Sirolimus Eluting Balloon Utilization for Treatment of Vasculogenic Erectile Dysfunction

  • End date
    Dec 1, 2023
  • participants needed
  • sponsor
    Clinica San Gaudenzio
Updated on 24 January 2021
vasculogenic erectile dysfunction


Brief Summary:

Background and pathophysiology: Erectile dysfunction (ED) is defined as the recurrent inability to achieve and maintain an erection satisfactory for sexual intercourse.

ED is not in itself a "serious" disease, but its impact on quality of life is extremely important, affecting the family and interpersonal relationships.

Male erection is a complex mechanism that involves neuro-vascular tissue responses with several phases including arterial dilatation, smooth muscle cells relaxation and ultimately veno-occlusive activation.

Vasculogenic erectile dysfunction can be divided in arteriogenic (when there is insufficiency of arterial component of erection due to atherosclerotic plaque encroachment of the penile arteries) or venogenic (where there is insufficiency of the venous component of erection for venous endoleak) Standard treatment Erectile dysfunction is commonly treated by oral phosphodiesterase-5-inhibitor (PDE5i) administration. However, up to 50% of men have a suboptimal response to PDE5-i therapy with the need of additional therapies. New treatment Only recently several studies have been published on percutaneous treatment of ED using plain old balloon angioplasty (POBA), Drug eluting balloons (both paclitaxel and sirolimus, PEB and SES) and drug eluting stents (DES).

Aim of the study: Evaluation of the safety and feasibility of sirolimus drug eluting balloon treatment in focal atherosclerotic lesions of the internal pudendal arteries among men with erectile dysfunction (ED) and a no response to phosphodiesterase-5 inhibitors.


Erectile dysfunction (ED) is defined as the recurrent inability to achieve and maintain an erection satisfactory for sexual intercourse ED is not in itself a "serious" disease, but its impact on quality of life is extremely important, affecting the family and interpersonal relationships. Depression, shame, decreased self-esteem and relationship problems are commonly reported symptoms and experiences to people suffering from ED.

Therefore, successful treatment of ED has a strong impact on quality of life. More than 150 million men worldwide have ED, and 52% of men in the United States 40 to 70 years of age report some degree of ED.

The male erection is a complex mechanism that involves neuro-vascular-tissue responses. In particular, the erection mechanism includes a phase of arterial dilation, the relaxation of the musculature of the trabecular smooth muscle cells at the level of the cavernous bodies and, ultimately, the activation of a veno-occlusive at the level of the same mechanism.

Restoring adequate arterial inflow in patients with penile arterial insufficiency can improve erectile function. Surgical re-vascularization has been used successfully in younger men after blunt perineal trauma or pelvic fracture. Older subjects can have obstructive atherosclerotic disease identified by angiography in the iliac, internal pudendal, and cavernosal arteries. Although endovascular revascularization with balloon angioplasty has resulted in at least short-term improvement of erectile function, there have been no prior reports on the feasibility of Sirolimus eluting balloon treatment for ED.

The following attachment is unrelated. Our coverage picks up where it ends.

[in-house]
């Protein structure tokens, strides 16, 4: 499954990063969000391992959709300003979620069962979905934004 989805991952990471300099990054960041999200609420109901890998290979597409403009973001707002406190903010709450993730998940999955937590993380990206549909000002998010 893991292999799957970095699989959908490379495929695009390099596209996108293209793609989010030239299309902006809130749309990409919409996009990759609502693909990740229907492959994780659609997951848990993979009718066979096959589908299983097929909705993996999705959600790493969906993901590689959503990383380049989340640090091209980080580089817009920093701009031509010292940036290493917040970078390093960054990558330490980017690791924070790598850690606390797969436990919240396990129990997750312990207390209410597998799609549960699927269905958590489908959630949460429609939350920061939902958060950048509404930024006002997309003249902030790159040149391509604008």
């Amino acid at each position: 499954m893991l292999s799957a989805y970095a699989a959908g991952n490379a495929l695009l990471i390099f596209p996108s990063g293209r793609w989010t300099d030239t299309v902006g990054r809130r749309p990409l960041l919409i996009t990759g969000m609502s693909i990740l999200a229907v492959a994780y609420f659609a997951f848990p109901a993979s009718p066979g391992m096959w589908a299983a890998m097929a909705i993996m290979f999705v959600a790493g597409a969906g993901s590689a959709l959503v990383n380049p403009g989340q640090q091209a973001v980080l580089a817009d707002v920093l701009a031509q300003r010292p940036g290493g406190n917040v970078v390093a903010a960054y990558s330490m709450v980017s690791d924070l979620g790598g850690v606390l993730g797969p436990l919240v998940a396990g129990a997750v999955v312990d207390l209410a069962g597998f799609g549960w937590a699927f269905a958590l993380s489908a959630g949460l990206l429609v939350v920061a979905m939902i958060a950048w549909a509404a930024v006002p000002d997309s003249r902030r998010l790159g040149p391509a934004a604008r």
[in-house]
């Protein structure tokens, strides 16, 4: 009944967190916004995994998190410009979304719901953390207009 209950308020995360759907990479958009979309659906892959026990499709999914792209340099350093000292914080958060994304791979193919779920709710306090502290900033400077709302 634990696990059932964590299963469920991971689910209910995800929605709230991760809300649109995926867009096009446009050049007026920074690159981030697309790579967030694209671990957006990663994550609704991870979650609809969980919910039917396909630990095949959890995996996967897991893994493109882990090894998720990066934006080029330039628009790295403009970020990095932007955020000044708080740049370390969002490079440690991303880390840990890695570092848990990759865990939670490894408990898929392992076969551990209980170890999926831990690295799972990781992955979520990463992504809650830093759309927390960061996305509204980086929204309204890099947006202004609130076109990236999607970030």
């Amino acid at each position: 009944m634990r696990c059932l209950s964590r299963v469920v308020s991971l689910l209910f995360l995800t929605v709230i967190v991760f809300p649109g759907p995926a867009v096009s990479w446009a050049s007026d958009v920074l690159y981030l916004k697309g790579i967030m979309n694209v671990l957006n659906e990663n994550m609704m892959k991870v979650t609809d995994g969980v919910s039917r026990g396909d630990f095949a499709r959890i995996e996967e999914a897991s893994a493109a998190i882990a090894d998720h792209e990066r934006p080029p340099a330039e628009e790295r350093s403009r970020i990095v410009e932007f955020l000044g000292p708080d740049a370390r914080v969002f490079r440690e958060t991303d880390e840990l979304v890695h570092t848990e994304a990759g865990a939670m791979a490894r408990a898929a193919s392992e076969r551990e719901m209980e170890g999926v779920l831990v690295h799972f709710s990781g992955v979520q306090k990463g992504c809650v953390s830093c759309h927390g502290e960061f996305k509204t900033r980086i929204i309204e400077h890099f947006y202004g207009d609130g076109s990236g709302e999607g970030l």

ED counts various causes including psychological factors, neurological hormonal, iatrogenic and to particular lifestyle. A careful collection of the clinical history is essential to identify risk factors for ED: present diseases, drug therapies, previous surgery, smoking and use of drugs.

Clinical examination should aim to assess the secondary sexual characteristics, size and consistency of the testes, perianal sensation, tone of the anal sphincter associated to digital rectal examination and the bulb-cavernous reflection. Palpation of the penis is important to detect the presence of penile plaques indicative of induration penis plastica (Peyronie's disease) and the digital rectal examination provides an opportunity to perform a prostate exam.

The cardiovascular examination should include, in addition to measuring blood pressure and heart rate, the evaluation of peripheral arterial pulses. It has been shown that a good anamnestic collection and a correct clinical examination have a sensitivity of 95% (specificity but much less: about 50%) for a diagnosis of ED of organic origin. For this reason, a definitive diagnosis also requires a diagnostic-instrumental study and laboratory Drug Eluting Balloons (DEBs) represent an attractive and novel treatment modality that offers numerous theoretical advantages over standard angioplasty and stent technologies. Among these benefits: homogenous distribution of an anti-proliferative drug to the vessel wall (not just to segments of the wall in direct contact with stent struts); immediate drug release without the use of a polymer that could trigger late thrombosis; no prolonged, direct drug contact with the arterial wall, allowing better re-endothelialization of the vessel if a bare metal stent (BMS) is used in conjunction; no foreign object left in the body, which is especially important in peripheral applications where stents have been used with suboptimal results; maintenance of original vessel anatomy and flexibility, important during superficial femoral artery re-vascularization especially; and finally, lower restenosis rates in some indications.